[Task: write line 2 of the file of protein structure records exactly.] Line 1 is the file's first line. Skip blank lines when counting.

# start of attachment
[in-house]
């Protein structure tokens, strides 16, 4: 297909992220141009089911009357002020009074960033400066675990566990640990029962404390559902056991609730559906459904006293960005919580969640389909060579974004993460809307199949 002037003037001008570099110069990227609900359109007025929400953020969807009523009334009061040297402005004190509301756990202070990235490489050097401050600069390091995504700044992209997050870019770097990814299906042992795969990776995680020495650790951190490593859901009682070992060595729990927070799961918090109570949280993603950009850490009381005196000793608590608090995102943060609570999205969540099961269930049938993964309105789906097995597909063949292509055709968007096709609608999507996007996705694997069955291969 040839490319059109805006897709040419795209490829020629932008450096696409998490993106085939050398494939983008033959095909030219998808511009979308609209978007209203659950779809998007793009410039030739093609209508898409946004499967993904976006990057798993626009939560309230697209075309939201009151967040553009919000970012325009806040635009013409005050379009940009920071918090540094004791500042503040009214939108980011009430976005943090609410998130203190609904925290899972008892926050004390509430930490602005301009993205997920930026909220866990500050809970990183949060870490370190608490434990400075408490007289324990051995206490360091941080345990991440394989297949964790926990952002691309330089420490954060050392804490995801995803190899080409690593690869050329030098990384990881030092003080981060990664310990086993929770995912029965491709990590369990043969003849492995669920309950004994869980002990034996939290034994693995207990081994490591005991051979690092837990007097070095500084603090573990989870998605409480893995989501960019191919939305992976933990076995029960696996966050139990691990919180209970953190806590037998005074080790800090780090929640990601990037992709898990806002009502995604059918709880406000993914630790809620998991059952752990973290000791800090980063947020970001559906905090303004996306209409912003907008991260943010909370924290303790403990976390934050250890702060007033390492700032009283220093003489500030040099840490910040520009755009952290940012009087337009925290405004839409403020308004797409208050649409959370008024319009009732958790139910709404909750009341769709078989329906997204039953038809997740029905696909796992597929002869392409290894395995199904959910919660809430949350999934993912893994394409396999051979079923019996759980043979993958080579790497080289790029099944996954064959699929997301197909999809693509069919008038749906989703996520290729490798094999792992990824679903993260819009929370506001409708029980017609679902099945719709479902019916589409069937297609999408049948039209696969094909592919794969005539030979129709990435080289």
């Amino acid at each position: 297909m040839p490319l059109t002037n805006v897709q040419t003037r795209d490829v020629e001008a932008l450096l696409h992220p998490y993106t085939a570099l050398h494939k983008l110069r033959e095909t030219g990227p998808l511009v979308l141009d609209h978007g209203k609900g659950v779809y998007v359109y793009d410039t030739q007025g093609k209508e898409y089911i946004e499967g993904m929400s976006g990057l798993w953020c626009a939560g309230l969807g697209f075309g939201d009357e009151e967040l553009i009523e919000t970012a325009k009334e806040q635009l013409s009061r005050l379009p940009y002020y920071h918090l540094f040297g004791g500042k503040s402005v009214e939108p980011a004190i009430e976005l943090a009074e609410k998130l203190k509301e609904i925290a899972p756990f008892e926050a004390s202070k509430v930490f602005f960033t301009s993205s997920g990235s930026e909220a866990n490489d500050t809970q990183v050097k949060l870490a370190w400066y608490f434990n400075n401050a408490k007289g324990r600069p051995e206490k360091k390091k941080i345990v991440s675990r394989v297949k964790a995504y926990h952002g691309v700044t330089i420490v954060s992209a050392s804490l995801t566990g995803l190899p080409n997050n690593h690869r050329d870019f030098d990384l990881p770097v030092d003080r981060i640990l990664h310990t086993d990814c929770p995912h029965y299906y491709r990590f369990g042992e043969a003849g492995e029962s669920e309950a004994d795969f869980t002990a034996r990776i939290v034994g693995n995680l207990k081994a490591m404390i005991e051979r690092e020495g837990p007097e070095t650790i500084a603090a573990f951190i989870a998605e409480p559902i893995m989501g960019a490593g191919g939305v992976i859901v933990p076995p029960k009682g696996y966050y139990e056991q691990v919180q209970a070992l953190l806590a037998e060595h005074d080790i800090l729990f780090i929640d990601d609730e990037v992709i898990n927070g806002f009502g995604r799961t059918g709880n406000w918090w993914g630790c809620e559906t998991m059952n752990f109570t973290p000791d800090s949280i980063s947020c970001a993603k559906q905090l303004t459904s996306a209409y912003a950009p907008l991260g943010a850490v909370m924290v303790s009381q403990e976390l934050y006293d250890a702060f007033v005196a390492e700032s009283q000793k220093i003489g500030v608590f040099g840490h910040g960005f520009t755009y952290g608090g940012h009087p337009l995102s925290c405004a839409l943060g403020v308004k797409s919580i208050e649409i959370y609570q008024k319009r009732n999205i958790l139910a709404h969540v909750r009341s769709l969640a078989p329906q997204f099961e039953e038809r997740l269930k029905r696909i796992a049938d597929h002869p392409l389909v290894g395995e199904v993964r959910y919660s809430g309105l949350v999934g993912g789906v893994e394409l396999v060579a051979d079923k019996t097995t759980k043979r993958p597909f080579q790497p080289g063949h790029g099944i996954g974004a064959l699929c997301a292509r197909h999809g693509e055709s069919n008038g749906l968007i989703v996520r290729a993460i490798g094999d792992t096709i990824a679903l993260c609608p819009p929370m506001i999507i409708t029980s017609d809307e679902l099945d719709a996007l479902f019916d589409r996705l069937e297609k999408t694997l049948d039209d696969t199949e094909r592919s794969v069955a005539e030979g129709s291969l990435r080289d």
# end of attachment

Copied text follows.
């Protein structure tokens, strides 16, 4: 297909992220141009089911009357002020009074960033400066675990566990640990029962404390559902056991609730559906459904006293960005919580969640389909060579974004993460809307199949 002037003037001008570099110069990227609900359109007025929400953020969807009523009334009061040297402005004190509301756990202070990235490489050097401050600069390091995504700044992209997050870019770097990814299906042992795969990776995680020495650790951190490593859901009682070992060595729990927070799961918090109570949280993603950009850490009381005196000793608590608090995102943060609570999205969540099961269930049938993964309105789906097995597909063949292509055709968007096709609608999507996007996705694997069955291969 040839490319059109805006897709040419795209490829020629932008450096696409998490993106085939050398494939983008033959095909030219998808511009979308609209978007209203659950779809998007793009410039030739093609209508898409946004499967993904976006990057798993626009939560309230697209075309939201009151967040553009919000970012325009806040635009013409005050379009940009920071918090540094004791500042503040009214939108980011009430976005943090609410998130203190609904925290899972008892926050004390509430930490602005301009993205997920930026909220866990500050809970990183949060870490370190608490434990400075408490007289324990051995206490360091941080345990991440394989297949964790926990952002691309330089420490954060050392804490995801995803190899080409690593690869050329030098990384990881030092003080981060990664310990086993929770995912029965491709990590369990043969003849492995669920309950004994869980002990034996939290034994693995207990081994490591005991051979690092837990007097070095500084603090573990989870998605409480893995989501960019191919939305992976933990076995029960696996966050139990691990919180209970953190806590037998005074080790800090780090929640990601990037992709898990806002009502995604059918709880406000993914630790809620998991059952752990973290000791800090980063947020970001559906905090303004996306209409912003907008991260943010909370924290303790403990976390934050250890702060007033390492700032009283220093003489500030040099840490910040520009755009952290940012009087337009925290405004839409403020308004797409208050649409959370008024319009009732958790139910709404909750009341769709078989329906997204039953038809997740029905696909796992597929002869392409290894395995199904959910919660809430949350999934993912893994394409396999051979079923019996759980043979993958080579790497080289790029099944996954064959699929997301197909999809693509069919008038749906989703996520290729490798094999792992990824679903993260819009929370506001409708029980017609679902099945719709479902019916589409069937297609999408049948039209696969094909592919794969005539030979129709990435080289």